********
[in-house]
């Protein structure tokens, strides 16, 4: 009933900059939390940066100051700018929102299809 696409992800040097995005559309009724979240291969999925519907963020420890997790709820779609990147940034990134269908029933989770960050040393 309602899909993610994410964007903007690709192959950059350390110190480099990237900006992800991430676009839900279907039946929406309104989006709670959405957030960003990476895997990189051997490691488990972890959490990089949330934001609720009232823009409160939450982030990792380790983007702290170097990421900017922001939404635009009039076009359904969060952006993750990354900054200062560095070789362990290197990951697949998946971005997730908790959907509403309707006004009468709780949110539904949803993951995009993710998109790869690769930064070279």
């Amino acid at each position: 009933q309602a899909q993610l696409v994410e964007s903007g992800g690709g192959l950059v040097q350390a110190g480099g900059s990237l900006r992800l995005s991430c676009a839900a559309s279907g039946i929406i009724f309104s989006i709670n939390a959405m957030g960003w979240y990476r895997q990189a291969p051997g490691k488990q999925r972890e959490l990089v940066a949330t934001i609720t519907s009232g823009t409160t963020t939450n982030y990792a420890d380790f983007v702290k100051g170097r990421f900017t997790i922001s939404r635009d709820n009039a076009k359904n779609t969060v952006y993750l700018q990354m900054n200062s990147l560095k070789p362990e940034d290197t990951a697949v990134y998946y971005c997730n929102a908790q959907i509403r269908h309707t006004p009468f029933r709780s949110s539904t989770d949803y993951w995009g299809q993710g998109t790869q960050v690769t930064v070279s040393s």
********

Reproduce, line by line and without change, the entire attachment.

[in-house]
């Protein structure tokens, strides 16, 4: 009933900059939390940066100051700018929102299809 696409992800040097995005559309009724979240291969999925519907963020420890997790709820779609990147940034990134269908029933989770960050040393 309602899909993610994410964007903007690709192959950059350390110190480099990237900006992800991430676009839900279907039946929406309104989006709670959405957030960003990476895997990189051997490691488990972890959490990089949330934001609720009232823009409160939450982030990792380790983007702290170097990421900017922001939404635009009039076009359904969060952006993750990354900054200062560095070789362990290197990951697949998946971005997730908790959907509403309707006004009468709780949110539904949803993951995009993710998109790869690769930064070279």
């Amino acid at each position: 009933q309602a899909q993610l696409v994410e964007s903007g992800g690709g192959l950059v040097q350390a110190g480099g900059s990237l900006r992800l995005s991430c676009a839900a559309s279907g039946i929406i009724f309104s989006i709670n939390a959405m957030g960003w979240y990476r895997q990189a291969p051997g490691k488990q999925r972890e959490l990089v940066a949330t934001i609720t519907s009232g823009t409160t963020t939450n982030y990792a420890d380790f983007v702290k100051g170097r990421f900017t997790i922001s939404r635009d709820n009039a076009k359904n779609t969060v952006y993750l700018q990354m900054n200062s990147l560095k070789p362990e940034d290197t990951a697949v990134y998946y971005c997730n929102a908790q959907i509403r269908h309707t006004p009468f029933r709780s949110s539904t989770d949803y993951w995009g299809q993710g998109t790869q960050v690769t930064v070279s040393s």